We have no account of the early currency of Canada beyond that quoted until 1790, when the Copper Company.of Upper Canada issued a coin of which a full description is given in this work. This coin was struck in England for the Company, and cannot have been very extensively circulated, from the fact, that as far as we are aware no cabinet in Canada possesses a specimen. The description given in this book is taken from a work published in England by Rev. Mr. Christmas.
In the sale of the Mickly collection, at New York, in October, 1867, a coin was sold as a Kentucky piece, which had the obverse of thisooin, Copper Company, &c, and for the reverse Hope presenting two children to Liberty, who stands surrounded by emblems of peace and plenty, with inscription, ' British Settlement of Kentucky," This piece, (a proof,) sold for $40. It is from this coin we make the drawing found on Plate I.
The first coin or token ot Canadian Home Manufacture, is the very coarsely executed but scarce and interesting politico-satirical token, commonly known as the Vexator Canadensis, issued in 1811.
The Native Artist who labored in the production of this token, evidently had not been a student for any length of time in a school of design, but still it appears that he was pleased with his own work, for several different specimens of this spoiled piece of copper are found in circulation.
The next issues were the various trade tokens of Nova Scotia, issued in 1814. Nova Scotia was the first colony which issued a regular coinage. In 1823 appeared the penny and half- penny tokens, bearing the bust of George IV on the obverse. Similar coins were issued in 1824 and 1832. It is somewhat remarkable to find coins of the latter date bearing the bust of George, as those who study history (which every numismatist must necessarily do,) are aware that William IV had then reigned two years. Passing over the intermediate years and their issues we arrive at 1837. It was in this year that the Canadian Rebellion burst forth, and one of its results was the introduction of a great proportion of those tokens, which now fill the Cabinets of Collectors.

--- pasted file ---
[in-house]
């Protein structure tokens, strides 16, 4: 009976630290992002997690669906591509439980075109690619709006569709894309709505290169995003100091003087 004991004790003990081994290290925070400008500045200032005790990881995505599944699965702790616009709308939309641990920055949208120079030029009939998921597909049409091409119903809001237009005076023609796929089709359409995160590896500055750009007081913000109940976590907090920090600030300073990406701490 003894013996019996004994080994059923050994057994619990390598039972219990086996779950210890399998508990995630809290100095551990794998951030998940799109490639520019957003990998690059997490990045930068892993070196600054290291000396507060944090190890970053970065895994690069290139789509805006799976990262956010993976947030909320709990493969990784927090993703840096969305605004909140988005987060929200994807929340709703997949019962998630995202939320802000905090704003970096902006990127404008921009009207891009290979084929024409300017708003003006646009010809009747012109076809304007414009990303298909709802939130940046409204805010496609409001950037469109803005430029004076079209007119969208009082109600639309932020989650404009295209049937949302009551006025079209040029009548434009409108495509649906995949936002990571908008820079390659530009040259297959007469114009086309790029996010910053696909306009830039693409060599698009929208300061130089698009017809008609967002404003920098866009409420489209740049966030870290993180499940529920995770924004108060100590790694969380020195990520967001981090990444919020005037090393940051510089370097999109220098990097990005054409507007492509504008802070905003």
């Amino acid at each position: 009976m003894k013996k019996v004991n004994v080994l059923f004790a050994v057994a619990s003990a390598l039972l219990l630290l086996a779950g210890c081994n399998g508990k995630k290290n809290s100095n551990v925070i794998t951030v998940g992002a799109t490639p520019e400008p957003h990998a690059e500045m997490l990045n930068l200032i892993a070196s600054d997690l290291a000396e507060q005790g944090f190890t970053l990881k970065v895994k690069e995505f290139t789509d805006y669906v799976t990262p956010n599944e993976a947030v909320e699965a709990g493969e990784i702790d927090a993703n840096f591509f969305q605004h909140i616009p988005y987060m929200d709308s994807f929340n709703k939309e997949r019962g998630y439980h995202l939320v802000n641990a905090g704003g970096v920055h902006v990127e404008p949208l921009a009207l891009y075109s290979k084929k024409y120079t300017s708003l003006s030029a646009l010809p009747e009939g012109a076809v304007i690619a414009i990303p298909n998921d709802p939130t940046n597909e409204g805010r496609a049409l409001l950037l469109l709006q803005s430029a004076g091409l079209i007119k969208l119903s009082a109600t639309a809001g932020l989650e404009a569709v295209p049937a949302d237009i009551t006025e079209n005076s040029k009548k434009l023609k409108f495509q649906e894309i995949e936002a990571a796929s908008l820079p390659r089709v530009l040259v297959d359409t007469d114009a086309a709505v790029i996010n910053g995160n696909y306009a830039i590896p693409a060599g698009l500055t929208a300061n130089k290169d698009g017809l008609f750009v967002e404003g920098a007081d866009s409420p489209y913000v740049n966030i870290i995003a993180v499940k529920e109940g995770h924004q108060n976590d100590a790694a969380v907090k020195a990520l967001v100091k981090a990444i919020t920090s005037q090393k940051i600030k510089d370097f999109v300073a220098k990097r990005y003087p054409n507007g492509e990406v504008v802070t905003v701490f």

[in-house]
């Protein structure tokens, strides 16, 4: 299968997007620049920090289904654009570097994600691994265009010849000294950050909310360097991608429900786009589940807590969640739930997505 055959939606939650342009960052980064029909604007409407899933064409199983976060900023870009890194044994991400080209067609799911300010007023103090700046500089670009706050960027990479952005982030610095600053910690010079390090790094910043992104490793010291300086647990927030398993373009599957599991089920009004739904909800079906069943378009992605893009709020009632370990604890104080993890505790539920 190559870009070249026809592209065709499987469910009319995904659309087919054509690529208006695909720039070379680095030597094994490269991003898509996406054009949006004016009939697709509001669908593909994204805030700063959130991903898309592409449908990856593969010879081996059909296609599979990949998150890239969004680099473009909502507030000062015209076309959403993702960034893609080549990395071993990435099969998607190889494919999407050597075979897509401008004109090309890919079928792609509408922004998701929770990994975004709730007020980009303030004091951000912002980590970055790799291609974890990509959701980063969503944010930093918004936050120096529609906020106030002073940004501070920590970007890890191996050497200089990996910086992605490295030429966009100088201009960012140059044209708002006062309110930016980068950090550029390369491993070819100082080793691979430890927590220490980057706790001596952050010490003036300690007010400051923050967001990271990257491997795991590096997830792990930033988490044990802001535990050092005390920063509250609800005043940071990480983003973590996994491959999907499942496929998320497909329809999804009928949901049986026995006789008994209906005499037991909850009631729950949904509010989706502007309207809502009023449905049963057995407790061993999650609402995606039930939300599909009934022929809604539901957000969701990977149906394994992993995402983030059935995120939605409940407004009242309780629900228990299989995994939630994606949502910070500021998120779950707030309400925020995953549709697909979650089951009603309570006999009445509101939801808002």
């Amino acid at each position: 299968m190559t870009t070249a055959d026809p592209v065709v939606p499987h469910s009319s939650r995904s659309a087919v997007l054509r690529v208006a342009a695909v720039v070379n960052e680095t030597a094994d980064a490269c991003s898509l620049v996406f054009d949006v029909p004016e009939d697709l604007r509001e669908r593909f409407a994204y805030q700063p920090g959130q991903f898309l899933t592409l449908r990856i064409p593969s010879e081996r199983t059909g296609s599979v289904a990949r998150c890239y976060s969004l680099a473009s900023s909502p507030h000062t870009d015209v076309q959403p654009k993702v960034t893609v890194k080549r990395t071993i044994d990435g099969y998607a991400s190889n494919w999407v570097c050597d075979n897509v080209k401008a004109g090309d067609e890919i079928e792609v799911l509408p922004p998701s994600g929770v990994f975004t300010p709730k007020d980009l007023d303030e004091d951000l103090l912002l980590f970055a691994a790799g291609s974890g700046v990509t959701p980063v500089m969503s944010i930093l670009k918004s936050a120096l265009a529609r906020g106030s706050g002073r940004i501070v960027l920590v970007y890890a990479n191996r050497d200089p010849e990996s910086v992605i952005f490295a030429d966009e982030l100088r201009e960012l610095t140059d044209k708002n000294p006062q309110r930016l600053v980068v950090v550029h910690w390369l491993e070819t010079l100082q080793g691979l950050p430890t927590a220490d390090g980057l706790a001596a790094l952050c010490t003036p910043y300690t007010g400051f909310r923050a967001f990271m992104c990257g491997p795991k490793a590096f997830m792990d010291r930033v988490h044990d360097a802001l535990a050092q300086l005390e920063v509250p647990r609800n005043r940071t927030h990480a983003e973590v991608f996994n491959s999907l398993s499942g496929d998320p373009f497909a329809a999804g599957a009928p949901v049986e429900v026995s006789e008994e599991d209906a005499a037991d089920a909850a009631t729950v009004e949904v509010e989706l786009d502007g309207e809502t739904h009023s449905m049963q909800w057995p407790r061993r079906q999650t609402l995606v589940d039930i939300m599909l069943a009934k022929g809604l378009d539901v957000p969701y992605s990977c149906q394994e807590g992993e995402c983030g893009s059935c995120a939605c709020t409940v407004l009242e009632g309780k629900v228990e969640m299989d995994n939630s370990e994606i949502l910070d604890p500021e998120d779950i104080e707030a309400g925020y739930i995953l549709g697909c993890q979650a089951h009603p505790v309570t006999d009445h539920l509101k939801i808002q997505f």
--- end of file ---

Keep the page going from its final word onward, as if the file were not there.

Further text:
It was about this time that the " Un Sou" series made their appearance, also many trade tokens, some of which, such as Molson, Brown, Mullins, &c., were struck to the order of the several firms, whose names they bear. The Banks of Montreal also issued a large number at the same time.
In 1838 and 1839, the Bank of Montreal issued a penny and half-penny token, known as the side view penny, &c, from the fact of its having for its obverse a front and side elevation of the building then occupied by them, and now known as the "Banque du Peuple," (People's Bank). These coins are now rare, particularly those of 1838, but few specimens of which are known, and these command very high prices.
In 1840, the first Prince Edward Island token makes its appearance, specimens of which are extremely rare. (See Plate IV, Fig. 2.) There are but four or five tokens from this Island, the one named and the 1855 and 1857 coins.
In 1843, New Brunswick launched her Frigate coins, which are very fine, and when in uncirculated condition, vie with any of the other provincial issues.
In 1856, Nova Scotia parted with the insignia of the land from whence she took her name, and in place of the Thistle donned the May-flower. These coins however were doomed to a short existance.